Despite the growing research on medicated hormonal treatments on the skin, there are many options available already to turn dry, itchy and thinning skin into smoother, fresher skin. Since collagen production is drastically affected during hormonal loss, it is imperative to use ingredients that boost collagen production in the skin. Retinoids, including Retinol, are part of the vitamin A family with a great track record in increasing collagen and controlling pigmentation. Vitamin C, which has also been shown to boost collagen production, also brightens skin and evens out skin tone. Peptides that increase production of elastin, collagen and GAGs like palmitoyl tripeptide-38 and palmitoyl pentapeptide will benefit dry, loose skin by plumping and firming skin effectively. To battle the fires brought on by hot flashes and increased inflammation, look for anti-inflammatory ingredients like avena sativa extracts, chamomile and bisabolol, even peptides that control neurogenic inflammation, as this can exacerbate symptoms. A dehydrated epidermal barrier benefits greatly from essential fatty acids, phytosterols and ceramides. Of course during hot flashes, we may want to constrict the capillaries with topical caffeine and avoid lifestyle trigger factors such as heat, sun and alcohol. Antioxidants can be an amazing powerhouse of rejuvenation – ingredients such as superoxide dismutase, gingko biloba, and white and green tea extracts to further protect the skin from oxidative damage.
Professional treatments for the aging client should take into consideration the loss of these vital hormones, so design a menu to specifically address these concerns. Focus on increasing hydration, stimulating collagen production and re-energizing the skin. Aside from the above ingredients, the use of invigorating essential oils can also provide hydration, nourish and heal skin. Using oils like rosewood and jasmine to provide intense hydration and carrot seed, argan and rosehip oils to boost antioxidants, improve elasticity and reinforce the epidermal lipid barrier are all great treatment options with the added bonus of providing aromatherapy during this particularly stressful time. Exfoliation is a key step in rejuvenating aging skin with slowed cell renewal. Heavier moisturizers are appropriate for an aging skin client, so be prepared to use rich emollients that hydrate and protect chronically dry skin. Despite the fact that women experience the most drastic skin changes, men also lose testosterone leading to the same dry skin condition, so the same protocol can be used for an aging male client.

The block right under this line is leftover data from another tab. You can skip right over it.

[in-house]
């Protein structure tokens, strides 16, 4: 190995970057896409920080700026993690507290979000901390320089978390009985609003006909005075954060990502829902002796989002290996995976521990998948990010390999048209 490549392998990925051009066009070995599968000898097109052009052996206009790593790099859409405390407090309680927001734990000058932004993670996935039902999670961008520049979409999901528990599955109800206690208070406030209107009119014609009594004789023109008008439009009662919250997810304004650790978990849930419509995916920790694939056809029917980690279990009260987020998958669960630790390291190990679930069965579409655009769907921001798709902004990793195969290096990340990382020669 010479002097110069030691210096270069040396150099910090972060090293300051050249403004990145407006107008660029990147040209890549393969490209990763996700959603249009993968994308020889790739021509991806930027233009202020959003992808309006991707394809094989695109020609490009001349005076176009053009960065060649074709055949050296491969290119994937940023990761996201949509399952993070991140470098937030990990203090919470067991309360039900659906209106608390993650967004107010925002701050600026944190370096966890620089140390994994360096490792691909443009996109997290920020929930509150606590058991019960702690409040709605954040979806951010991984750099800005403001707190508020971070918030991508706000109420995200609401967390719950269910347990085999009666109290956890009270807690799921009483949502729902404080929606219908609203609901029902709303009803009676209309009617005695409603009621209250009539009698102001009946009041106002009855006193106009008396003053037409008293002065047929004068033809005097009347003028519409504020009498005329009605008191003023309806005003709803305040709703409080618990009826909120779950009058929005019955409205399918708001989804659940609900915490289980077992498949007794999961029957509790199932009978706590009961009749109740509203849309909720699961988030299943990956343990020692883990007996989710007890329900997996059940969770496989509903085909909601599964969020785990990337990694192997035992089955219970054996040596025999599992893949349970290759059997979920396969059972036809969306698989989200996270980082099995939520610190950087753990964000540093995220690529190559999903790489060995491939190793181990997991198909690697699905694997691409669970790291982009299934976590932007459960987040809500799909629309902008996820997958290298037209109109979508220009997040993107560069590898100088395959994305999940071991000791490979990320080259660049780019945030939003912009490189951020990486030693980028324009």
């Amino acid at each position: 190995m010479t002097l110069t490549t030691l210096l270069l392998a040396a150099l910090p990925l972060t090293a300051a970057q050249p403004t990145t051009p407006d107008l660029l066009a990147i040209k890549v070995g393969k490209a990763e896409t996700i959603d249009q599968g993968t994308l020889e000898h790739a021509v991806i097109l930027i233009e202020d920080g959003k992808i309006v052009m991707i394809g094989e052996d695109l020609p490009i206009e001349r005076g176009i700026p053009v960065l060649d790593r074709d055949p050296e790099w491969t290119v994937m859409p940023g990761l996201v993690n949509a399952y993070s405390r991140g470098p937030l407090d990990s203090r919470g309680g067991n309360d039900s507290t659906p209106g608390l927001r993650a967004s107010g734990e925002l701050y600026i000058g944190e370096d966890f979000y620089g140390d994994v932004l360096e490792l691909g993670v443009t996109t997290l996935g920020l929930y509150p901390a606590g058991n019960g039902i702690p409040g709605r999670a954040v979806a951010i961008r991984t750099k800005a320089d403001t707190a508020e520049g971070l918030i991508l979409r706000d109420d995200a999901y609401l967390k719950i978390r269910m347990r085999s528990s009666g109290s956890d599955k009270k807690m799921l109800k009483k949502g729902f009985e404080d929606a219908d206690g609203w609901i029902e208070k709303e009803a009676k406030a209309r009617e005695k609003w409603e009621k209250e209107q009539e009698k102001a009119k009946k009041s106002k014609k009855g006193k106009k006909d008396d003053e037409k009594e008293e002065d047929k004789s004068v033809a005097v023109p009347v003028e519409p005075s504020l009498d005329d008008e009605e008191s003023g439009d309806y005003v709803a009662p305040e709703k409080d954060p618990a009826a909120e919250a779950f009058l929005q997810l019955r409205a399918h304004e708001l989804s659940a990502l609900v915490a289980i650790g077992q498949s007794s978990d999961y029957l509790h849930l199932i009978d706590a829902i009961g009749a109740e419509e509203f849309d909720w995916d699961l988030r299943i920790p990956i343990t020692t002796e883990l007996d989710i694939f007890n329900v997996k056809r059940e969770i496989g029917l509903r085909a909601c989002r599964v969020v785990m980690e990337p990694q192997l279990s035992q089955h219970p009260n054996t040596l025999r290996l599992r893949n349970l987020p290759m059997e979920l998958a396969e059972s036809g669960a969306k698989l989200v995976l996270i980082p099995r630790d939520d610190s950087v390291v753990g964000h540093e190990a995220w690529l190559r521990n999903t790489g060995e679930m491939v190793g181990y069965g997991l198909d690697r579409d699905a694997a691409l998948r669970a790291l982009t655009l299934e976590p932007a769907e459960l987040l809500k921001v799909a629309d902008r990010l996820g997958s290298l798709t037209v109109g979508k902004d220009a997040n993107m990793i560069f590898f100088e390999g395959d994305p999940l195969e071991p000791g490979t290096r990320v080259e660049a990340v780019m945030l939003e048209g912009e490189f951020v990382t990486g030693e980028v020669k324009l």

Educating your clients for proper at-home care is imperative in maintain youthful skin during the latter decades. The earlier they use proper skin care the better, but some helpful tips are always appreciated. A diet rich in healthy fats, like Omega-3s found in salmon and nuts, will help nourish skin from the inside. Extrinsic aging is practically inescapable, so daily use of sun protection is a must in everyone’s skin care regimen. This is particularly important in aged skin, as it is thinner and allows even more penetration by damaging UV rays.
Stop Being So ‘Hormonal’
Perhaps it is time, what with all the research devoted to hormonal effects on the body and mind, to remove the negative connotations when it comes to hormones. They truly are powerful substances involved in just about every asset of human biology and behavior. The aging population is increasing and women are at the forefront of this growth. It is no surprise the vast majority of anti-aging products and treatments are targeted at women. In fact, almost eight million nonsurgical cosmetic procedures were performed in 2010 at a cost of $4.1 billion dollars, according to the American Society of Cosmetic Dermatology and Aesthetic Surgery. Although this is can be a distressing and uncomfortable stage of life, it is important for our industry to provide comfort as well as solutions to the people affected by hormonal loss. Understanding the power of these hormones on the skin will allow you, the skin therapist, to better treat your clients and form long-lasting relationships at any age.
1. National Center for Health Statistics, National Vital Statistics Reports, vol. 54, no. 19, June 28, 2006
2. Verdier-Sévrain, S., et al. (2006), Biology of estrogens in skin: implications for skin aging. Experimental Dermatology, 15: 83–94.
3. Rittie, L.,et al. (2008), Induction of Collagen by Estradiol: Difference Between Sun-Protected and Photodamaged Human Skin In Vivo. Arch Dermatol, 144(9): 1129-1140
4. Aguirre, C., et al.(2010), Progesterone inhibits estrogen-mediated neuroprotection against excitotoxicity by down-regulating estrogen receptor-β. Journal of Neurochemistry, 115: 1277–1287.
Dr. Aguirre is a Neuroscientist working as Scientific Communications Manager for The International Dermal Institute (IDI) and Dermalogica. Dr. Aguirre applies the latest skin-relevant science and technology to the development of curriculum and digital media for IDI and Dermalogica worldwide; working from Dermalogica world headquarters in Los Angeles. She received her Bachelor of Science Degree from the University of California, Los Angeles (UCLA) and earned her doctorate degree from the University of Southern California (USC), where she specialized in cellular and molecular Neuroscience. Dr. Aguirre has received numerous awards, scholarships and fellowships during her studies and has been published in international scientific journals. Dr. Aguirre is a frequent editorial contributor to both trade and consumer publications worldwide, and writes ongoing columns located at www.twitter.com/doctorclaudia and on www.dermalinstitute.com.